This article appears as part of the Unspun: Scottish Politics newsletter.

Every year at our Politician of The Year Awards we hand out a gong for the best committee MSP. 

I’m not saying it’s not a worthy and deserving category. It is. It’s just that if the prize was for the worst committee MSP then we’d have a proper contest. 

Points could be given to the politician who asks a respected expert witness a pointlessly partisan question, or maybe to the backbencher whose mind drifts off wondering if today is mac and cheese day in the canteen before waking up long enough to ask a question that’s already been answered. 

The winner would have to show a real commitment to asking long, long, long meandering ‘more-of-a-comment-than-a-question’ style questions. 

Bonus points if they do it after the convenor’s asked for succinctity.

What I’m trying to say here is that Holyrood’s committees don’t have the best reputation and that as someone who watches them more than most, that’s a reputation that’s not totally undeserved. 

Just to be clear, I’m not one of those who thinks Westminster’s the gold standard. I mean MPs have at least six times as many lunch options as MSPs to think about.

It’s just that sometimes our representatives confuse scrutiny with turning up.

So, credit where credit’s due; the Scottish Parliament’s Criminal Justice Committee's work on the Victims, Witnesses and Justice Reform (Scotland) Bill has been excellent. 

There have obviously been some meandering questions, some mac and cheese thoughts and some partisan attacks, but mostly, given that these are some of the biggest reforms to our legal system in years, MSPs have, in my opinion, risen to the task. 

The Herald:
They’ve asked difficult questions of the minister, of the Lord Advocate, of the lawyers and judges and experts.

They’ve teased apart some of the difficulties with the legislation.

The coverage of the reforms has centred mostly on the plan for a pilot of juryless rape trials. Earlier this week, my colleague Kathleen Nutt wrote about a possible rebellion of SNP MSPs when it comes to a vote. 

After watching this week’s sessions of the Justice Committee I’m not entirely convinced it will get that far.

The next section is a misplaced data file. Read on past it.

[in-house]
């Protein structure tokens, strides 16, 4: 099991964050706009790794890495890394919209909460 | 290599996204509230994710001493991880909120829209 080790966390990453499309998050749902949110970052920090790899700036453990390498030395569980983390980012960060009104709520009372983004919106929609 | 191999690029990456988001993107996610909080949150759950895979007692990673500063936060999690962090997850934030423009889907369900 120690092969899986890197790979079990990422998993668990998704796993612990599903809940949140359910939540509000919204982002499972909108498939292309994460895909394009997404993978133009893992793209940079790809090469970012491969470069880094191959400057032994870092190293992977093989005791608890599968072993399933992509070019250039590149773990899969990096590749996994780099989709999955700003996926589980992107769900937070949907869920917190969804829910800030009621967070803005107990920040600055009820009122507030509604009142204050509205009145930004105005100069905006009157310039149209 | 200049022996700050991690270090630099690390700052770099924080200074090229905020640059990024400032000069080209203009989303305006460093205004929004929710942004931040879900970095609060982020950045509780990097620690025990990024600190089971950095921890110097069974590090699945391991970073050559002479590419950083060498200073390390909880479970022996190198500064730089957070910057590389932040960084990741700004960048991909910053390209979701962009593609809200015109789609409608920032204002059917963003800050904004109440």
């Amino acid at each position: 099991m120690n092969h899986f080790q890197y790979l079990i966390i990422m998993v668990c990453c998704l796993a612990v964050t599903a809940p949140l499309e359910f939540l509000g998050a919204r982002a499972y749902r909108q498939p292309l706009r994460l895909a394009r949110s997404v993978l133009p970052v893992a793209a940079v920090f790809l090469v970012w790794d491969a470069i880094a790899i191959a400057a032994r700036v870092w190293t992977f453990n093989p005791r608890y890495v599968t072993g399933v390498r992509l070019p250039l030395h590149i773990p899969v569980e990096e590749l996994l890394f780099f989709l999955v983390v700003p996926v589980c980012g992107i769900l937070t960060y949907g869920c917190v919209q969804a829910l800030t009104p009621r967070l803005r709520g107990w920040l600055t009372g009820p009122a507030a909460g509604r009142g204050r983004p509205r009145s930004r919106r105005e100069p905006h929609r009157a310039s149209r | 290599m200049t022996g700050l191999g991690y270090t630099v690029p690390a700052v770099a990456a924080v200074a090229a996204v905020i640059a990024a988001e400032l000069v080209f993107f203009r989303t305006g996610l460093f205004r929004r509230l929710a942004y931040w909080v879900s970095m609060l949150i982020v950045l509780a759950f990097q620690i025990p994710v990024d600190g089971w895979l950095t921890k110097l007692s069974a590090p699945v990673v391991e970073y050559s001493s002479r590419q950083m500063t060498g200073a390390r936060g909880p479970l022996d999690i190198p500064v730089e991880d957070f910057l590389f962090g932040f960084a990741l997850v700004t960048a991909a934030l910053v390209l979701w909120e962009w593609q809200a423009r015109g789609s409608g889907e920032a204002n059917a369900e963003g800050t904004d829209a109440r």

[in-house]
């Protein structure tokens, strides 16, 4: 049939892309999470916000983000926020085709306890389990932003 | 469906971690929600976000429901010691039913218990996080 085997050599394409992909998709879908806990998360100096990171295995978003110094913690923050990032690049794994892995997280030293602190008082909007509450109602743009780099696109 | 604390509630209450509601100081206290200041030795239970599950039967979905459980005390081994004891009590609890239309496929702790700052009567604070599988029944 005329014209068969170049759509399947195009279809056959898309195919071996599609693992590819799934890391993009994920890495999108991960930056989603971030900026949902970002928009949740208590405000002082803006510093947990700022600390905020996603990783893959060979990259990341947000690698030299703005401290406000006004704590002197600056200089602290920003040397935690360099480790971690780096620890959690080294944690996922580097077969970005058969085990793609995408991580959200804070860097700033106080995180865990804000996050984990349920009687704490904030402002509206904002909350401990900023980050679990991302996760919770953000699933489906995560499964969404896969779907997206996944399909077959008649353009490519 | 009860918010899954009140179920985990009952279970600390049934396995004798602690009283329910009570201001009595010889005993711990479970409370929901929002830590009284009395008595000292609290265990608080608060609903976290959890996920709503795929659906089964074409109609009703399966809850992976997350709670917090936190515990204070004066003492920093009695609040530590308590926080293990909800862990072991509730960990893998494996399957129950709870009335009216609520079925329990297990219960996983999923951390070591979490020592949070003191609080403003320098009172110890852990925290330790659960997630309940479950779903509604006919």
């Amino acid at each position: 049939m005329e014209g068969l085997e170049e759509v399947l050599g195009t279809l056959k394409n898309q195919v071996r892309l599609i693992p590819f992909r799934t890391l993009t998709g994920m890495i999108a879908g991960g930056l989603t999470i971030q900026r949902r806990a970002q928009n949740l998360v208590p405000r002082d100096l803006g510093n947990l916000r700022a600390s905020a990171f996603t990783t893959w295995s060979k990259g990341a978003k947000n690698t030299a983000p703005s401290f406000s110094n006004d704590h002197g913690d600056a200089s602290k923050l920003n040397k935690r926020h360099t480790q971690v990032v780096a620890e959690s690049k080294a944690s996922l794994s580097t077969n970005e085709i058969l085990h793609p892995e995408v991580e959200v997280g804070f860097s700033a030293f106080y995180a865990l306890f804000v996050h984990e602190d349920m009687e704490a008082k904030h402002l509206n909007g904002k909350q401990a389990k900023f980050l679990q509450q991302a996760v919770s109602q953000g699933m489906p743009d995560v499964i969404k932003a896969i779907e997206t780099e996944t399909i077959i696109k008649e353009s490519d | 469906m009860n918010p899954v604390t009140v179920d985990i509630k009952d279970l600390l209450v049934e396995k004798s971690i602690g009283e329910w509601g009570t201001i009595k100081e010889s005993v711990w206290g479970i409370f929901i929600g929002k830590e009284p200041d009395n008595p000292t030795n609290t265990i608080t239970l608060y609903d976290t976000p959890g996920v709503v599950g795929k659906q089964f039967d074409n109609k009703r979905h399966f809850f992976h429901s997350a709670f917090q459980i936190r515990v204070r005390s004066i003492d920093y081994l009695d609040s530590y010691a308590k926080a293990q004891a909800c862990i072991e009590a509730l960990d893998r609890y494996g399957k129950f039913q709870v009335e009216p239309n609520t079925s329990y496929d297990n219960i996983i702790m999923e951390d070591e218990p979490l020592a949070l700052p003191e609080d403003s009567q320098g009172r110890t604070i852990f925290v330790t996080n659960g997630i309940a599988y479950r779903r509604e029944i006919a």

There are so many difficulties with the pilot, not least the legal issues around the right to a fair trial, the 100% certainty that anyone convicted will appeal and the likely boycott by criminal defence lawyers.

I can easily imagine Justice Secretary Angela Constance dropping it before it even gets to a vote. 

No, the real problem for the government will be Part 4 of the Bill, which includes the plan to reduce jury sizes from 15 to 12 but keeps the number needed for a guilty verdict at eight.

I know this because on Wednesday, former deputy first minister John Swinney, who sits on the Criminal Justice committee, voiced his concerns over the proposal. 

If even John Swinney – a man so loyal to the SNP government he will sleep on its grave when it dies – has concerns then Angela Constance is in trouble. 

The change to jury numbers and the need for a two-thirds majority can’t be taken in isolation. It comes alongside proposals to scrap Scotland’s unique and often controversial not proven verdict.

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Last month, the Lord Advocate told the Committee that taken together, these changes “will make it more difficult to get a conviction” in sex crimes. 

In their submission, the Senators of the College of Justice said that “any jury comprising a cross-section of the public chosen at random could have jurors who ignore the evidence and take an unreasonable position, whatever that may be.”

Basically, having 15 members protects the jury from being derailed by a weirdo. 

But that becomes harder with a jury of 12 and even more so when eight members need to return a guilty verdict.

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The government tried to defend this earlier this week, saying their meta-analysis – not shared with the committee – showed it would lead to more prosecutions. The committee wasn't buying it.  

Committee work is not glamorous and it’s often a slog. But it’s probably the most important part of the parliamentary process. 

It may be a pain for the government, but the Justice Committee is doing its bit to make sure that we get the ultimate prize of good law rather than well-meaning law.